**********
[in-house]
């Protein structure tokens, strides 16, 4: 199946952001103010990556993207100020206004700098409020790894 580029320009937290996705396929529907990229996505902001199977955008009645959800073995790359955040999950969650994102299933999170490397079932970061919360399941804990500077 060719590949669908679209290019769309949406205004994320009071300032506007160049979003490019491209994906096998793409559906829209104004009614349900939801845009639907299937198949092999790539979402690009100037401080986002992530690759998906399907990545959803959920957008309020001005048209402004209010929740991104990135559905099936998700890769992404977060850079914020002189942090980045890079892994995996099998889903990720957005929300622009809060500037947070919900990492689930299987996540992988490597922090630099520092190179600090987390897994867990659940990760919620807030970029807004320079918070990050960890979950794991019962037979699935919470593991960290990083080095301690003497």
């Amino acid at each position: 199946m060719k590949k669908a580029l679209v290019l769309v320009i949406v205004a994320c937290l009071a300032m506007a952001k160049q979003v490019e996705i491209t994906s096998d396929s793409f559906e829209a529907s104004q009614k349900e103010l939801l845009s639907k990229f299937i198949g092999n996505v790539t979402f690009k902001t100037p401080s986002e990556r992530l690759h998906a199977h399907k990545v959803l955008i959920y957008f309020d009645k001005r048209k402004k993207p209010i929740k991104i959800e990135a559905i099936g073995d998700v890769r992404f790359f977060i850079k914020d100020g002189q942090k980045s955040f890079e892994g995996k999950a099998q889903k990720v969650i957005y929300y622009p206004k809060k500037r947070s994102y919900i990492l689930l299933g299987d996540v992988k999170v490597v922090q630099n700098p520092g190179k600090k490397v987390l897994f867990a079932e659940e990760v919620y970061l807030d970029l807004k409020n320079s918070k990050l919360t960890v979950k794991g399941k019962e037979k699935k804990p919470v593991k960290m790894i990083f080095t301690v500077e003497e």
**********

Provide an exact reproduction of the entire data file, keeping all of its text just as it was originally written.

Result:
[in-house]
């Protein structure tokens, strides 16, 4: 199946952001103010990556993207100020206004700098409020790894 580029320009937290996705396929529907990229996505902001199977955008009645959800073995790359955040999950969650994102299933999170490397079932970061919360399941804990500077 060719590949669908679209290019769309949406205004994320009071300032506007160049979003490019491209994906096998793409559906829209104004009614349900939801845009639907299937198949092999790539979402690009100037401080986002992530690759998906399907990545959803959920957008309020001005048209402004209010929740991104990135559905099936998700890769992404977060850079914020002189942090980045890079892994995996099998889903990720957005929300622009809060500037947070919900990492689930299987996540992988490597922090630099520092190179600090987390897994867990659940990760919620807030970029807004320079918070990050960890979950794991019962037979699935919470593991960290990083080095301690003497």
């Amino acid at each position: 199946m060719k590949k669908a580029l679209v290019l769309v320009i949406v205004a994320c937290l009071a300032m506007a952001k160049q979003v490019e996705i491209t994906s096998d396929s793409f559906e829209a529907s104004q009614k349900e103010l939801l845009s639907k990229f299937i198949g092999n996505v790539t979402f690009k902001t100037p401080s986002e990556r992530l690759h998906a199977h399907k990545v959803l955008i959920y957008f309020d009645k001005r048209k402004k993207p209010i929740k991104i959800e990135a559905i099936g073995d998700v890769r992404f790359f977060i850079k914020d100020g002189q942090k980045s955040f890079e892994g995996k999950a099998q889903k990720v969650i957005y929300y622009p206004k809060k500037r947070s994102y919900i990492l689930l299933g299987d996540v992988k999170v490597v922090q630099n700098p520092g190179k600090k490397v987390l897994f867990a079932e659940e990760v919620y970061l807030d970029l807004k409020n320079s918070k990050l919360t960890v979950k794991g399941k019962e037979k699935k804990p919470v593991k960290m790894i990083f080095t301690v500077e003497e």